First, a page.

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Tips to Improve Your Sleep

Updated: Sep 15

The COVID-19 pandemic has brought unparalleled change to our lives. Dealing with the resulting ongoing change and uncertainty is overwhelming for many people.

Before the pandemic, researchers found that approximately 40% of adults ages 18 and older reported experiencing at least one symptom of insomnia three (3) times a week.[1] The coronavirus pandemic has created a whole new set of stressors, bringing new challenges for people who previously never had an issue with their sleep.

COVID-19’s impact on our sleep:

The pandemic doesn’t impact everyone the same way. But, for those who have been physically affected by having the virus, those who are now working from home and living in isolation, and those working on the front-lines such as healthcare workers, first responders, and essential service workers, the impact is significant and presents a number of barriers to people getting the amount and quality of sleep they need.

Daily life upheaval—Adjusting to new schedules, new work environments (or no longer having a job), social distancing, school closures, and no longer being able to get outside to engage in our regular daily routines or exercise, are just a few examples of everyday life upheaval during COVID-19. For some, not being able to get outside, means they are getting less daylight and are missing the necessary light to help their body receive the cues for wakefulness and sleep.

Stress, worry and anxiety—The stress and worry about COVID-19 and how to keep ourselves and those whom we care about healthy is tremendous and ever-present. Many people are worried about the health and safety of elderly relatives or immunocompromised family members or friends. Job loss, or job uncertainty, is fueling worries about the economy and financial security and leaving many to worry about how they will make ends meet. Worrying thoughts and anxiety about our future can lead to our minds racing and interfere with finding the calm and relaxation necessary to fall or stay asleep.

Isolation, grief and loss—The sense of isolation caused by sheltering in place, and reduced contact with extended family, friends or work colleagues, along with the grief associated with the loss of normalcy or the deaths of loved ones or colleagues, can have a significant impact on sleep. These major life changes can lead to feelings of depression and anxiety make it harder to put the mind at ease and rest.

Too much screen time, media overload—During this time of stay-at-home orders, Zoom meetings, and FaceTime or Skype dates or social get-together have added to the amount of screen time people are getting. Time spent on social media channels or online getting news information means that people are also more subjected to encountering upsetting or misleading information about the pandemic, it’s causes and impact, creating confusion, stress, and worries. In addition to upsetting content, exposure to the blue light from computers and cell phones screen in the nighttime or pre-bed hours tricks our brains into thinking its daytime, thus interfering with our ability to sleep.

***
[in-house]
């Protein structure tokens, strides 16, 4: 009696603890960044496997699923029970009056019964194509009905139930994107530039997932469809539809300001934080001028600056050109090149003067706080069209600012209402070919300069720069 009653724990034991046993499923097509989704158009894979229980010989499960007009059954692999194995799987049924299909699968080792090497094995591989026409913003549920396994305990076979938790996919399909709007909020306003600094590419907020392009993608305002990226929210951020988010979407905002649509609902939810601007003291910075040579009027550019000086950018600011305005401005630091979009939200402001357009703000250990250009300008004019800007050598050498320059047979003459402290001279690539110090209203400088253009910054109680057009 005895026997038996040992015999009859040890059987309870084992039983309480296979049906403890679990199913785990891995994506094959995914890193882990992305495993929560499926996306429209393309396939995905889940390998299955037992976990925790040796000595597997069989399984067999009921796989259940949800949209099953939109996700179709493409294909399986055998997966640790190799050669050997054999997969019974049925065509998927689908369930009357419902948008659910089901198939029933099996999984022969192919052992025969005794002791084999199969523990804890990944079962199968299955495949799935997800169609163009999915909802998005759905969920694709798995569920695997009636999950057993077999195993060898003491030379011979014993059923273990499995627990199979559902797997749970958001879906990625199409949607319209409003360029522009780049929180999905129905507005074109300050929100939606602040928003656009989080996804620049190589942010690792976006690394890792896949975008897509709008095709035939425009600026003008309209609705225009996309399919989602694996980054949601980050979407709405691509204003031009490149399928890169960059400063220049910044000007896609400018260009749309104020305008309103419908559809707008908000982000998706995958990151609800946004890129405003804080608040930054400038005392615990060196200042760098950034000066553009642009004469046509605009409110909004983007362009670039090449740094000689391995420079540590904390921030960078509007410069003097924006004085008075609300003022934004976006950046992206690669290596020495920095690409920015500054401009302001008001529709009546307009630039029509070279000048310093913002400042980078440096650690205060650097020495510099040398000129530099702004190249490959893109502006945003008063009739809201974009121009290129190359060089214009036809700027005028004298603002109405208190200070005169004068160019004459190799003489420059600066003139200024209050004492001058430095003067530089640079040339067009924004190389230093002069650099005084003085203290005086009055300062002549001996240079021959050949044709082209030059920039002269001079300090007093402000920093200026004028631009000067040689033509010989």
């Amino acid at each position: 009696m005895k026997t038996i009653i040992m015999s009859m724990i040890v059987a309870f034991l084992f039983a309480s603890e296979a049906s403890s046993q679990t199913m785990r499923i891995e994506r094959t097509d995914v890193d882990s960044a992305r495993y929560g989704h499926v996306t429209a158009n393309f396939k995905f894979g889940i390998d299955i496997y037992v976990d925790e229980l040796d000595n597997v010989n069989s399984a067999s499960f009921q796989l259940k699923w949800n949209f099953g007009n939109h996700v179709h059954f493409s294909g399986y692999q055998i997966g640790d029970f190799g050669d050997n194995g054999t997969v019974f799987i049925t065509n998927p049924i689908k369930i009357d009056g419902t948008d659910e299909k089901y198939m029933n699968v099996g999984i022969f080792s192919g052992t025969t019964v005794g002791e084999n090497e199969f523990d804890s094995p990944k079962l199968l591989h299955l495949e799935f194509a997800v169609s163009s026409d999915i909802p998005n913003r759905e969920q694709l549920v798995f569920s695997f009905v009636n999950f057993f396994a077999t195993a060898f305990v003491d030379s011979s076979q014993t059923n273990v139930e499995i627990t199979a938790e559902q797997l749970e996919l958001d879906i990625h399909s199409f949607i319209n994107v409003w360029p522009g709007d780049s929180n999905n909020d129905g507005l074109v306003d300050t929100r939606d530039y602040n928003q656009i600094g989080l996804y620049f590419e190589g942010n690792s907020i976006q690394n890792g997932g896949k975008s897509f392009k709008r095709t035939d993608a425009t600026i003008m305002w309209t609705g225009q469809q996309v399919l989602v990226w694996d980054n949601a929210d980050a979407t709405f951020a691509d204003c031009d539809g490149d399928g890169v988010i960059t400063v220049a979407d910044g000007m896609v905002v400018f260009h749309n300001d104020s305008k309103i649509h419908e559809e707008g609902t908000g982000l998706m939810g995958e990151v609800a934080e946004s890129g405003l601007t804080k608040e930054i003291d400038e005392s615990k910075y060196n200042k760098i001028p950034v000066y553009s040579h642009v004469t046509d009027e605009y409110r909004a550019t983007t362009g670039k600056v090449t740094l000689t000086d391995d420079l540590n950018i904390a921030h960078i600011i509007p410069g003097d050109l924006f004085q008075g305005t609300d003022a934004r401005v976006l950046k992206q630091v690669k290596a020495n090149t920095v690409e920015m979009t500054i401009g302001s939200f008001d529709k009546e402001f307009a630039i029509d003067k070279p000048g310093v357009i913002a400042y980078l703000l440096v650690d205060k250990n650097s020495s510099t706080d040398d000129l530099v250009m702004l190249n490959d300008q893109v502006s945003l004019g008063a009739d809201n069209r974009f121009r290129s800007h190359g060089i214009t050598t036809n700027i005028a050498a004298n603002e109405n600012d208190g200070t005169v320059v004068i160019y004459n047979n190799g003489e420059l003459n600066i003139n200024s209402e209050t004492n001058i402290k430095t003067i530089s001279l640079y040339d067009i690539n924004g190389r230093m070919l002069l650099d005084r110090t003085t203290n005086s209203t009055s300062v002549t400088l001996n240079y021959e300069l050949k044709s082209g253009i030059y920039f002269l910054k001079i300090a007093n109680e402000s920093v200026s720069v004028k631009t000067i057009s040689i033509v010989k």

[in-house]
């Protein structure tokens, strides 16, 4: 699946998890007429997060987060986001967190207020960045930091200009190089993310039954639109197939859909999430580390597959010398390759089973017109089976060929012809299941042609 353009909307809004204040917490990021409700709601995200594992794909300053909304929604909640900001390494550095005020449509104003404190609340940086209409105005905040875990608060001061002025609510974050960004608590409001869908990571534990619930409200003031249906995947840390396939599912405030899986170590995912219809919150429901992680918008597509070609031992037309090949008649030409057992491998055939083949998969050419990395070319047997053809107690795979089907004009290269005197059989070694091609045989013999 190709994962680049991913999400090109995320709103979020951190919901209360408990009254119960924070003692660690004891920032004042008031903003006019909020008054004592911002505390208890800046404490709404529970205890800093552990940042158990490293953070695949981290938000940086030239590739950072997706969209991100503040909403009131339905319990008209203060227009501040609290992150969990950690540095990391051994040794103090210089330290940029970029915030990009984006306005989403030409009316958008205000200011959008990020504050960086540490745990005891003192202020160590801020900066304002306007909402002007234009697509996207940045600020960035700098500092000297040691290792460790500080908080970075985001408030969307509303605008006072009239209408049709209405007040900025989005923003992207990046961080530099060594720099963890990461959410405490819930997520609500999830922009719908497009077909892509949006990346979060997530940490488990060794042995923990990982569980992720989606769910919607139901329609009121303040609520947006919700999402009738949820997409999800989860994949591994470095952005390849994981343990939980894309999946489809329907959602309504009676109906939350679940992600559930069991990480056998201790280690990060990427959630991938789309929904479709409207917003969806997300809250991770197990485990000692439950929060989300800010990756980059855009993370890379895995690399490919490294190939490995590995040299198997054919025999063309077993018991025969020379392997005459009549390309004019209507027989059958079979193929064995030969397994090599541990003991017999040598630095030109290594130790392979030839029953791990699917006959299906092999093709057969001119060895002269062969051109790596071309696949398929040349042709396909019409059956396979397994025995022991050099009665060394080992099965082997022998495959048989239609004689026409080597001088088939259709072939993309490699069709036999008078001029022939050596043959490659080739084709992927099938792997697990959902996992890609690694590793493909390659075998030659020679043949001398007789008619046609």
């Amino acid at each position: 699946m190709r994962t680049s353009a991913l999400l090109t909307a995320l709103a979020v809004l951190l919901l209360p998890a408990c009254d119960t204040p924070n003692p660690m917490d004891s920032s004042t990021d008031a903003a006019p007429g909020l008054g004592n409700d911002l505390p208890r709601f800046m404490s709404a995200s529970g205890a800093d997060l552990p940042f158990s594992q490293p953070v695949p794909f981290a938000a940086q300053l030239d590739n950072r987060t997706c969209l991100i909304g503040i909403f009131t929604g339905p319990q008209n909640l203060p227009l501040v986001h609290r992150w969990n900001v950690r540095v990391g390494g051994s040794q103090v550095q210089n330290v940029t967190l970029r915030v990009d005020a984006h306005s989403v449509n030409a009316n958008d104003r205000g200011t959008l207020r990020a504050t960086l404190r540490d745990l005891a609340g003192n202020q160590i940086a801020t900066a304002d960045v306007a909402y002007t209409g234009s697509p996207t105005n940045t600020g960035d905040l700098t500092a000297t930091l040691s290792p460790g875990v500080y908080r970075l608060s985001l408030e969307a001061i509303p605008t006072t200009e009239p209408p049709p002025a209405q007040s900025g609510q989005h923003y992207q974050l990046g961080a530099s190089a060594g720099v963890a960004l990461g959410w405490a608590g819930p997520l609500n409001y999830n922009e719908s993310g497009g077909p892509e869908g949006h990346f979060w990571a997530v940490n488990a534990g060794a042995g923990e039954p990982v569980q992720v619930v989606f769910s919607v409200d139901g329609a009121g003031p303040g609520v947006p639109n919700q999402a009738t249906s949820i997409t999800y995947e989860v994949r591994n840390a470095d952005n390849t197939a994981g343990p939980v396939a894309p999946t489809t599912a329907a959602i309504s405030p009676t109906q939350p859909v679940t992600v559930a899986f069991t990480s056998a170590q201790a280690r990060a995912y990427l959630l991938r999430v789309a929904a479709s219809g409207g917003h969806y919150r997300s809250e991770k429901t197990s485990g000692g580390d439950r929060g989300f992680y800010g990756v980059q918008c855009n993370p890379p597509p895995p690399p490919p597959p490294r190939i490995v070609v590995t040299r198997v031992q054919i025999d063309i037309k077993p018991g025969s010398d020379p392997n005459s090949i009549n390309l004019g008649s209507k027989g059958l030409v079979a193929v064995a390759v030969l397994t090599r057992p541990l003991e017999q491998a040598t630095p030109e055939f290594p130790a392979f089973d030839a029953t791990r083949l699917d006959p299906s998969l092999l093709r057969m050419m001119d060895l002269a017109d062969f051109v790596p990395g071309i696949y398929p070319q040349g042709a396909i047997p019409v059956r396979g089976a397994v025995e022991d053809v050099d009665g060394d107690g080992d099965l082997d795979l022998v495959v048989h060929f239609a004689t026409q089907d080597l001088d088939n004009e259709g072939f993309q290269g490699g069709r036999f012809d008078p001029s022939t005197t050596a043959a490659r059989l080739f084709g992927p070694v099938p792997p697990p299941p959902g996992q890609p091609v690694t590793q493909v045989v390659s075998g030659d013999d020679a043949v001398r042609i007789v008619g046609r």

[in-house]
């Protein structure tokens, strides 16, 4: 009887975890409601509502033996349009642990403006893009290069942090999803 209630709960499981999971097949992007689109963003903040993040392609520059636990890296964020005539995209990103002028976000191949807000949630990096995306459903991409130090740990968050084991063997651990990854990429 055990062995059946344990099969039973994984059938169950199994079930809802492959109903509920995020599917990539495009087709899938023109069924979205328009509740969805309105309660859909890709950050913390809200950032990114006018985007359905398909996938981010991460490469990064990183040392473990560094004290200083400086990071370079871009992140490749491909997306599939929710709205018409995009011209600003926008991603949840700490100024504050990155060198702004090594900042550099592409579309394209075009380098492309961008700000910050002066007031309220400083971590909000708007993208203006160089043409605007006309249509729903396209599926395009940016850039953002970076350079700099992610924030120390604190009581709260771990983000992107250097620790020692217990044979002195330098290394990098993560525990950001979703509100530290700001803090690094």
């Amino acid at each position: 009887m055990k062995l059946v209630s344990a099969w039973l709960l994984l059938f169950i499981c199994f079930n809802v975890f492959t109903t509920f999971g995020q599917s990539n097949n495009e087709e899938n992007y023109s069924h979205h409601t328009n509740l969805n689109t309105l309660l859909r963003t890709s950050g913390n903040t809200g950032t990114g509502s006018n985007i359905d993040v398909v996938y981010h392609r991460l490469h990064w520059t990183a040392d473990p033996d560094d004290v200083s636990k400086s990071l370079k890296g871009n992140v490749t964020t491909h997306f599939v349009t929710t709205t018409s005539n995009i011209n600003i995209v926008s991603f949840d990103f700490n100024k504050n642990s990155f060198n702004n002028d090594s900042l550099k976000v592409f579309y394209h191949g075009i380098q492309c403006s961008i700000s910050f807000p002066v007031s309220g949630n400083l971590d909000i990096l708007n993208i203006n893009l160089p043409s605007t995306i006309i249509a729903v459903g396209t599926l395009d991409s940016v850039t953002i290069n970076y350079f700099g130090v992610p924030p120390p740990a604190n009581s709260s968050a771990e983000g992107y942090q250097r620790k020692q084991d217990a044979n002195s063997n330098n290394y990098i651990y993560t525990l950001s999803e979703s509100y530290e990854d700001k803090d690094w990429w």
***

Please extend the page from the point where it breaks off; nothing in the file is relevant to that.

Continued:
Why sleep is important:

When our sleep is good, we fall asleep quickly (usually within 15-20 minutes), enjoy 7 – 9 hours of continuous sleep in 24 hours, and wake up feeling refreshed. Research shows that:

Sleep is vital to our physical health and well-being. For our physical health, sleep boosts immunity, restores energy, aids in tissue growth and repair, and helps us to physically recover from illness and injuries. Chronic poor sleep can increase the risk of obesity, heart disease, and diabetes.

Sleep enhances mood and improves mental health. Psychologically, sleep helps to balance our mood, combats stress, depression and anxiety, and helps us get along with others. Regularly not getting good sleep can lead to ongoing worries about being able to sleep.

Sleep helps brain functioning. Getting enough, quality sleep aids in restoring memory, focus and concentration. It also helps to reduce errors, impaired judgement and reaction time that can lead to injuries and accidents. Sleep helps to improve our ability to solve problems and be creative.

The relationship between stress, anxiety and sleep problem:

Under stress, the body releases hormones--adrenaline, cortisol and norepinephrine--that boost energy and alertness, raise heart rate and blood pressure – priming the body for fight or flight. These hormones keep us in a hyperaroused, awake state that interferes with our ability to feel mentally and physically calm and relaxed. As a result, stress can make it difficult to sleep.

When sleep problems such as difficulty falling asleep, waking up on and off during the night, waking up too early and not returning to sleep, or waking up feeling tired and not refreshed, last for longer than one month, they become an indicator of insomnia. Other symptoms of insomnia include not feeling well; feeling tired during the day; feeling irritable, depressed or anxious; having difficulties paying attention or maintaining focus; increased errors and accidents, and having ongoing worries about sleep.

Insomnia may be due to a range of factors, including stress and pain. Often negative thoughts and certain behaviours play a part in keeping insomnia going.

Tips to improve your sleep during the pandemic:

While there is little debate that the coronavirus pandemic is impacting people’s sleep, your behaviours during the day, before and while in bed, can make a real difference in the quality of your sleep.

Look after your physical well-being.

Maintaining a healthy diet is essential, but also pay attention to when you are eating. Heavy meals before bed interfere with sleep. Also, being too hungry can be distracting and keep you up. If you need to eat before bed, have a light snack or a warm glass of milk.